The Final Stellation of the Great Rhombicosidodecahedron, Together with Its Dual

In the last post, several selections from the stellation-series of the great rhombicosidodecahedron (which some people call the truncated icosidodecahedron) were shown. It’s a long stellation-series — hundreds, or perhaps thousands, or even millions, of stellations long (I didn’t take the time to count them) — but it isn’t infinitely long. Eventually, if repeatedly stellating this polyhedron, one comes to what is called the “final stellation,” which looks like this:

final valid stellation of the great rhombicosidodeca

Stellation-series “wrap around,” so if this is stellated one more time, the result is the (unstellated) great rhombicosidodecahedron. In other words, the series starts over.

The dual of the great rhombicosidodecahedron is called the disdyakis triacontahedron. The reciprocal function of stellation is faceting, so the dual of the figure above is a faceted disdyakis triacontahedron. Here is this dual:

Faceted Disdyakistriaconta

To complicate matters further, there is more than one set of rules for stellation. For an explanation of this, I refer you to this Wikipedia page. In this post, and the one before, I am using what are known as the “fully supported” rules.

Both these images were made using Stella 4d, software you can buy, or try for free, right here. When stellating polyhedra using this program, it can be set to use different rules for stellation. I usually leave it set for the fully supported stellation criteria, but other polyhedron enthusiasts have other preferences.

Another Faceting of the Great Rhombicosidodecahedron

Faceted Trunc Icosidodeca

This could also be called one of many possible faceted truncated icosidodecahedra. I made it using Stella 4d, which you can try and/or buy here. Faceting is the reciprocal operation of stellation, and involves connecting the vertices of a polyhedron into faces which are unlike those of the original polyhedron. At least some, and sometimes all, of the faceted faces intersect each other, inside the polyhedron’s convex hull, as is the case here.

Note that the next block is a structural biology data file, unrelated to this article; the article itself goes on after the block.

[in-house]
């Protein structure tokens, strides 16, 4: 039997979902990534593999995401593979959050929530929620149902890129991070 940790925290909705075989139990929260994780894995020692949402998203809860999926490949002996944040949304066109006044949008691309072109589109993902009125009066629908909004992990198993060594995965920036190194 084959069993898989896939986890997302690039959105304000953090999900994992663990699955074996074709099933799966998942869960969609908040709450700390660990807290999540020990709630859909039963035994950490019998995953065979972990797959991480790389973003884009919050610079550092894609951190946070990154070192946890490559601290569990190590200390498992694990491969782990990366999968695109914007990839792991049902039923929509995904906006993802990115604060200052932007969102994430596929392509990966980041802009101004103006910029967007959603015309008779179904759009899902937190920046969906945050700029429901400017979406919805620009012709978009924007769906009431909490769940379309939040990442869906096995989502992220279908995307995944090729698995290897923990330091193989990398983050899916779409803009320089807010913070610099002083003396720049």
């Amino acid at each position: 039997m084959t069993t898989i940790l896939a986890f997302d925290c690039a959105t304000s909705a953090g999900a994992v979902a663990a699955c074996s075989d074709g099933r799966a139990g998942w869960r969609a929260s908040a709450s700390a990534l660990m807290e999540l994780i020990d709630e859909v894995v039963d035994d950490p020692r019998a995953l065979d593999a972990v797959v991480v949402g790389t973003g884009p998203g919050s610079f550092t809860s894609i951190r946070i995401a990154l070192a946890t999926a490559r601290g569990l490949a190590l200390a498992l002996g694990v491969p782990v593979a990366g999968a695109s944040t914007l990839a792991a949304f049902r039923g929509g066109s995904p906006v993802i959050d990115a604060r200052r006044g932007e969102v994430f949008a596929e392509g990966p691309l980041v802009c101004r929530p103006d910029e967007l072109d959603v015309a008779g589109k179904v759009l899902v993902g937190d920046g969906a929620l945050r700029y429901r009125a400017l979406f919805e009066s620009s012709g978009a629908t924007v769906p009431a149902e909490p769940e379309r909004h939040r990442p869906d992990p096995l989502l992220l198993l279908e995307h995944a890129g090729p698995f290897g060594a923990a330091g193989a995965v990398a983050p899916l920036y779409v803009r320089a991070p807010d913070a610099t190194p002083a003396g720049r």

For comparison, here is that convex hull: a (non-faceted) great rhombicosidodecahedron, also made using Stella.

Trunc Icosidodeca

For a different faceting of this polyhedron, just look here:

A Rotating Great Rhombicosidodecahedron, with Spinning Mandalas On Its Faces


A Rotating Great Rhombicosidodecahedron, with Spinning Mandalas On Its Faces

This polyhedron is also known as the truncated icosidodecahedron. However, I prefer the name which appears in the title of this post.

I made the image which appears on each face with Geometer’s Sketchpad and MS-Paint, and then used Stella 4d to project this image onto each face of this polyhedron, and create this rotating .gif image.

If you’d like to try Stella 4d for free, just visit this site: To my knowledge, a free trial download is only available for Stella 4d, but not for the other programs mentioned above.

An Icosidodecahedral Cluster of Great Rhombicosidodecahedra


An Icosidodecahedral Cluster of Great Rhombicosidodecahedra

I made this, using Stella 4d, by augmenting the thirty square faces of a great rhombicosidodecahedron with additional great rhombicosidodecahedra. The result has one of these polyhedra located in each position which corresponds to a vertex of an icosidodecahedron.

You can give this program a try yourself, for free, at

Great Rhombicosidodecahedron with Interference Patterns


Great Rhombicosidodecahedron with Interference Patterns

Programs used: Geometer’s Sketchpad and MS-Paint, to make the image seen in the previous post; and Stella 4d, to place that image of each face of this polyhedron, and then make this rotating .gif file.

Stella 4d may be tried for free at